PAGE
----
Wine makes the heart glad, but talking about it makes Christians mad.
Few subjects are more controversial in American Evangelicalism than the question of alcoholic consumption. Convictions run deep. Really deep. And in many ways it’s totally understandable. Far too many family trees have sap and strong liquor running through their branches. And the withering effects are more than evident.
In this panel discussion, Al Mohler and Russell Moore discuss the issue of alcohol and Christian ministry, fielding a range of questions and articulating the rationale behind their total abstinence stance. If you would like to hear an explanation of why they have chosen this policy/stance, I cannot imagine a better venue, for it comes straight from the president of the seminary himself.
I hesitate to express disagreement with the policy. For while I don’t agree with their Scriptural application in this area, I appreciate the fact that neither of these men wield their convictions like a club. Their consciences are bound (and that’s perfectly fine), but they don’t roll grenades towards those who don’t share their view.
For myself, I think a fair and balanced reading of Scripture lead to the following (general) points:
- Drunkenness is condemned
- The consumption of alcohol is not prohibited (except in specific cases, like Nazirite vows)
- The dangers of excessive drinking is pictured and warned against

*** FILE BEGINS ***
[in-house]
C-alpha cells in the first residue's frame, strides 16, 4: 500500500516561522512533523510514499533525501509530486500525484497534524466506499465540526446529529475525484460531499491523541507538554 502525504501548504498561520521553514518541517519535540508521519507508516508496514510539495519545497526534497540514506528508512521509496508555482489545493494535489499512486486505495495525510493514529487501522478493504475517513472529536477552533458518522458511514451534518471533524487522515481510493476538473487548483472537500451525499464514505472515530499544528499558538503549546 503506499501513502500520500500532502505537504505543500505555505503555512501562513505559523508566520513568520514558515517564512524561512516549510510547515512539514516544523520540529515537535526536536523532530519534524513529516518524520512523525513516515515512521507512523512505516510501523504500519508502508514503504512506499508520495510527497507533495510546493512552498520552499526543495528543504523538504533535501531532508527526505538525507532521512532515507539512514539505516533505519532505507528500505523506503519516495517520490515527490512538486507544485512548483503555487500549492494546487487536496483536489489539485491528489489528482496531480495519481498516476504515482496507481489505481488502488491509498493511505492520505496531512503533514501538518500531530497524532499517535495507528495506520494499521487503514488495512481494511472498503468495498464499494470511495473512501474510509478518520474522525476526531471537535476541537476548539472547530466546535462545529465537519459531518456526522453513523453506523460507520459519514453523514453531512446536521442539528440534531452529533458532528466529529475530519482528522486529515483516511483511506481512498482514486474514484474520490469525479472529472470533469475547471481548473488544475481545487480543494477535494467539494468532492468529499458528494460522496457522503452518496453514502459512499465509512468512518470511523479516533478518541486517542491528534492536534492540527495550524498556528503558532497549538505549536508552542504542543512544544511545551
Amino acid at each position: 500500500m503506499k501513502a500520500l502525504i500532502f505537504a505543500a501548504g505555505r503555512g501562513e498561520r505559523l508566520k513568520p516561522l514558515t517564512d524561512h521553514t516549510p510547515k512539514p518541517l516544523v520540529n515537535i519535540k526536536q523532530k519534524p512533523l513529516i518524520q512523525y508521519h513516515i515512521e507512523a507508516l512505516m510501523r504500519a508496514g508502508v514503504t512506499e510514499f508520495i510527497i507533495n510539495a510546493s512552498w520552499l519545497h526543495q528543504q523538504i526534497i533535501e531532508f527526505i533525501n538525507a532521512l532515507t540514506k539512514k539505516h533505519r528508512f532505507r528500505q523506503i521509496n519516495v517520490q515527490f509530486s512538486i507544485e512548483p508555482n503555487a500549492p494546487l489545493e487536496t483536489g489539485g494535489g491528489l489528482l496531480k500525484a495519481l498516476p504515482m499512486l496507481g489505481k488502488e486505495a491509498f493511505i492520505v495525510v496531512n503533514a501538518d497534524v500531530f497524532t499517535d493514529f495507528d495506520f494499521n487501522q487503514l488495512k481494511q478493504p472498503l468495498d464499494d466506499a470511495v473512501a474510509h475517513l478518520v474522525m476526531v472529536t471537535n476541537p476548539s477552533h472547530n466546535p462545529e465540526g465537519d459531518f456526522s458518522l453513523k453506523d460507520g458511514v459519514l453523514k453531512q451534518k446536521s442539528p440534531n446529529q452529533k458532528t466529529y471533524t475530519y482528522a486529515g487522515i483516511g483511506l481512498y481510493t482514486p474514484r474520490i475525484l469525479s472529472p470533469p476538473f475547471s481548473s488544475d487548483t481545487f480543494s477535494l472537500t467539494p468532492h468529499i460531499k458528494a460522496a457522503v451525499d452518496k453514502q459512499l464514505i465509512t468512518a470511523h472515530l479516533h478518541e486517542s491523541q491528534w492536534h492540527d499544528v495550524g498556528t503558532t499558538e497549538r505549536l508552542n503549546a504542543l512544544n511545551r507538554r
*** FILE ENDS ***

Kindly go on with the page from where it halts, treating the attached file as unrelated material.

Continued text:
- The blessings and goodness of drinking is pictured and extolled
- Wine is an alcoholic beverage of varying strength (there are other types of alcoholic drinks of varying strength as well).
- Legalism is a dangerous sin
- Consciences vary when it comes to this issue, and causing a weaker brother to stumble is a very serious offense.
Most people formulate their views by organizing these points in different ways, and usually by minimizing or neglecting one or more of them. For example, ignoring or greatly minimizing points two, four and six will likely lead to an unbalanced view. The same is true when it comes to points three and seven.
At the end of the day, I think elders and deacons should not be drunkards, or “addicted to much wine.” I think that’s the best approach. Stick to the biblical qualifications. There’s no need to go beyond that. But at the same time, I think we should meditate deeply on Romans 14-15:7. Our hearts should be firmly in tune with the affections and concerns outlined there. Listen carefully again:
“None of use lives to himself, and none of us dies to himself…
Or you, why do you despise your brother?…
For if your brother is grieved by what you eat, you are no longer walking in love…
So then let us pursue what makes for peace and for mutual upbuilding…
It is good not to eat meat or drink wine or do anything that causes your brother to stumble…
We who are strong have an obligation to bear with the failings of the weak, and not to please ourselves. Let each of us please his neighbor for his good, to build him up. For Christ did not please Himself, but as it is written, ‘The reproaches of those who reproached you fell on me.’”
Difficulty: Beginner to Intermediate
Must Listen Factor: Culturally speaking, it’s an important topic. Every Christian should think through this issue. That being said, I would say this particular audio discussion has a moderate must listen factor.
Further Resources: Ken Gentry and Stephen Reynolds debate a Biblical understanding of beverage alcohol use.
- Gentry: Scripture Endorses a Moderate Use of Beverage Alcohol
- Reynolds: Scripture Prohibits the Drinking of Alcoholic Beverages
- Gentry Responds
- Reynolds Responds
- Gentry’s Concluding Remarks
For a pro moderation position alone, see the following: Protestant Transubstantiation, by Keith Mathison. There are four articles.
Down Audio, Alcohol and Ministry. See Picture.